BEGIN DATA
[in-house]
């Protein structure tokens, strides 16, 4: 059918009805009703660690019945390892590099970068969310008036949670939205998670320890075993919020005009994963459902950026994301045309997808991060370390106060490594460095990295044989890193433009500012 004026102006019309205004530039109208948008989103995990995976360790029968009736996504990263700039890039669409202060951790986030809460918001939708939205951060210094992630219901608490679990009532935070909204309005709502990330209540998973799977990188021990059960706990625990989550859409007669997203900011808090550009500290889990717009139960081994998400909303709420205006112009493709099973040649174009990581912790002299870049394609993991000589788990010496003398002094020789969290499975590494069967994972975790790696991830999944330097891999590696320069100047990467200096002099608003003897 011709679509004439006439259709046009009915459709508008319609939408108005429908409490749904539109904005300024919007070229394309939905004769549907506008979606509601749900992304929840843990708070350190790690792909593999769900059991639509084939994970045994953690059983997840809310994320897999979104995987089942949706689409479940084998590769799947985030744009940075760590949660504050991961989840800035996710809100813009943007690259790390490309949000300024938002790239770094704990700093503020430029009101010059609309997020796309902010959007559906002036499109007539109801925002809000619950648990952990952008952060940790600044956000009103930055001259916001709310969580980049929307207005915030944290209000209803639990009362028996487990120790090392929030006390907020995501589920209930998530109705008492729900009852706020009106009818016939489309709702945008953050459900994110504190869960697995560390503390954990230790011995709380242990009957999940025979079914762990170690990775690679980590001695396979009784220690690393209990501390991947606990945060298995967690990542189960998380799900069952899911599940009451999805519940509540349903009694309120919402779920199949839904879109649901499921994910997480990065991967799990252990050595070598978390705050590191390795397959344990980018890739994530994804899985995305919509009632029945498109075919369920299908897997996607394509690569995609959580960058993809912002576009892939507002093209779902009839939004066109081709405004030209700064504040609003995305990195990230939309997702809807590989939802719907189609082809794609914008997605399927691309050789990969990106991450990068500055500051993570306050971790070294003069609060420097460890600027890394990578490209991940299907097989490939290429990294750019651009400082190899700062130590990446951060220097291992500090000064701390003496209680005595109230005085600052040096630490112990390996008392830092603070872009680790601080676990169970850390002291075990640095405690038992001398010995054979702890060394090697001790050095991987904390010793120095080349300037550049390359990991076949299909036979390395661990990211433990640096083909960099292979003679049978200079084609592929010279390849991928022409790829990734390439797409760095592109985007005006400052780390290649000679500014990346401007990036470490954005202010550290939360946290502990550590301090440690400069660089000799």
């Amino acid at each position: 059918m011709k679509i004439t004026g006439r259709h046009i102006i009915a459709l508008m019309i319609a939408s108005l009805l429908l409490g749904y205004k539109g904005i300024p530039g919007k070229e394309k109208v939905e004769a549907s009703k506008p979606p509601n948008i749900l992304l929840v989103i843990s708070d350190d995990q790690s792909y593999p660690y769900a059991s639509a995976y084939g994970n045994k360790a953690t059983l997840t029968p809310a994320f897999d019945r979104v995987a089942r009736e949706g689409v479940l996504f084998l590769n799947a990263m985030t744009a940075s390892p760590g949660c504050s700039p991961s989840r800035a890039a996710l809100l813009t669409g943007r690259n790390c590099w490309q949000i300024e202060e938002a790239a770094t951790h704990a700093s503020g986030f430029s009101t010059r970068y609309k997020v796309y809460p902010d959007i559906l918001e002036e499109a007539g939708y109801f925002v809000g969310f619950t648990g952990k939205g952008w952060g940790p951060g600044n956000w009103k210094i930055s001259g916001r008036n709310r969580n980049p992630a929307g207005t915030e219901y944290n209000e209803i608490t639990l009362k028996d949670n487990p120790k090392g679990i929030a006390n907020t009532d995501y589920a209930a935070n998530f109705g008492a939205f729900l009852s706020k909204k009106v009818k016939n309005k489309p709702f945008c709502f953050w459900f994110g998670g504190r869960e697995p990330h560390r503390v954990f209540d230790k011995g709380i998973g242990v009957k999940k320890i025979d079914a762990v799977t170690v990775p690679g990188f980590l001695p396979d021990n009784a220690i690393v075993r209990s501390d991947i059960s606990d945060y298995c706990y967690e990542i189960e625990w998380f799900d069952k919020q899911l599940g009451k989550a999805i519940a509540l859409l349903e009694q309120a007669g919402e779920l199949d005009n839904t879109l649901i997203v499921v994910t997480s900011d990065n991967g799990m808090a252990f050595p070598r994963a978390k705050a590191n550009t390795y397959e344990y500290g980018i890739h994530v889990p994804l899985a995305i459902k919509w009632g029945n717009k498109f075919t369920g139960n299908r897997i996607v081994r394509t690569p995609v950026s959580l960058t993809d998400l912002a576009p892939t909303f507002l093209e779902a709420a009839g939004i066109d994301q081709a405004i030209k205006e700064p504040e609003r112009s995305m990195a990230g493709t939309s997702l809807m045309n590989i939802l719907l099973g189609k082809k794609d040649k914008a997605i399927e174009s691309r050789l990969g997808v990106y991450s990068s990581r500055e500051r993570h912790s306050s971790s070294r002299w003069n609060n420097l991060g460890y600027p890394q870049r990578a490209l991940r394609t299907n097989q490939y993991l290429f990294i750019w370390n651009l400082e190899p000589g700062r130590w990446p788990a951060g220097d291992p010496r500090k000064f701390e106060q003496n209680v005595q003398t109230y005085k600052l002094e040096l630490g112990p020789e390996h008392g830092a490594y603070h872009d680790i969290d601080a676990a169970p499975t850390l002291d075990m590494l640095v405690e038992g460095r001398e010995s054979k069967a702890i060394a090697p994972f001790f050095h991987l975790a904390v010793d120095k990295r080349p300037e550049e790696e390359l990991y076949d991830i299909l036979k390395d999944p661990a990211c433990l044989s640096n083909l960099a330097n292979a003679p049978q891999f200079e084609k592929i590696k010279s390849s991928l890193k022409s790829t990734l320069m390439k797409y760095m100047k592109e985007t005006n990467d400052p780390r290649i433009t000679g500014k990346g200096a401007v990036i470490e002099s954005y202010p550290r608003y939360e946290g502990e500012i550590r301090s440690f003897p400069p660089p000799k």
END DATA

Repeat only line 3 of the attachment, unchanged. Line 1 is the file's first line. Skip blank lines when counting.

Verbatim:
């Amino acid at each position: 059918m011709k679509i004439t004026g006439r259709h046009i102006i009915a459709l508008m019309i319609a939408s108005l009805l429908l409490g749904y205004k539109g904005i300024p530039g919007k070229e394309k109208v939905e004769a549907s009703k506008p979606p509601n948008i749900l992304l929840v989103i843990s708070d350190d995990q790690s792909y593999p660690y769900a059991s639509a995976y084939g994970n045994k360790a953690t059983l997840t029968p809310a994320f897999d019945r979104v995987a089942r009736e949706g689409v479940l996504f084998l590769n799947a990263m985030t744009a940075s390892p760590g949660c504050s700039p991961s989840r800035a890039a996710l809100l813009t669409g943007r690259n790390c590099w490309q949000i300024e202060e938002a790239a770094t951790h704990a700093s503020g986030f430029s009101t010059r970068y609309k997020v796309y809460p902010d959007i559906l918001e002036e499109a007539g939708y109801f925002v809000g969310f619950t648990g952990k939205g952008w952060g940790p951060g600044n956000w009103k210094i930055s001259g916001r008036n709310r969580n980049p992630a929307g207005t915030e219901y944290n209000e209803i608490t639990l009362k028996d949670n487990p120790k090392g679990i929030a006390n907020t009532d995501y589920a209930a935070n998530f109705g008492a939205f729900l009852s706020k909204k009106v009818k016939n309005k489309p709702f945008c709502f953050w459900f994110g998670g504190r869960e697995p990330h560390r503390v954990f209540d230790k011995g709380i998973g242990v009957k999940k320890i025979d079914a762990v799977t170690v990775p690679g990188f980590l001695p396979d021990n009784a220690i690393v075993r209990s501390d991947i059960s606990d945060y298995c706990y967690e990542i189960e625990w998380f799900d069952k919020q899911l599940g009451k989550a999805i519940a509540l859409l349903e009694q309120a007669g919402e779920l199949d005009n839904t879109l649901i997203v499921v994910t997480s900011d990065n991967g799990m808090a252990f050595p070598r994963a978390k705050a590191n550009t390795y397959e344990y500290g980018i890739h994530v889990p994804l899985a995305i459902k919509w009632g029945n717009k498109f075919t369920g139960n299908r897997i996607v081994r394509t690569p995609v950026s959580l960058t993809d998400l912002a576009p892939t909303f507002l093209e779902a709420a009839g939004i066109d994301q081709a405004i030209k205006e700064p504040e609003r112009s995305m990195a990230g493709t939309s997702l809807m045309n590989i939802l719907l099973g189609k082809k794609d040649k914008a997605i399927e174009s691309r050789l990969g997808v990106y991450s990068s990581r500055e500051r993570h912790s306050s971790s070294r002299w003069n609060n420097l991060g460890y600027p890394q870049r990578a490209l991940r394609t299907n097989q490939y993991l290429f990294i750019w370390n651009l400082e190899p000589g700062r130590w990446p788990a951060g220097d291992p010496r500090k000064f701390e106060q003496n209680v005595q003398t109230y005085k600052l002094e040096l630490g112990p020789e390996h008392g830092a490594y603070h872009d680790i969290d601080a676990a169970p499975t850390l002291d075990m590494l640095v405690e038992g460095r001398e010995s054979k069967a702890i060394a090697p994972f001790f050095h991987l975790a904390v010793d120095k990295r080349p300037e550049e790696e390359l990991y076949d991830i299909l036979k390395d999944p661990a990211c433990l044989s640096n083909l960099a330097n292979a003679p049978q891999f200079e084609k592929i590696k010279s390849s991928l890193k022409s790829t990734l320069m390439k797409y760095m100047k592109e985007t005006n990467d400052p780390r290649i433009t000679g500014k990346g200096a401007v990036i470490e002099s954005y202010p550290r608003y939360e946290g502990e500012i550590r301090s440690f003897p400069p660089p000799k």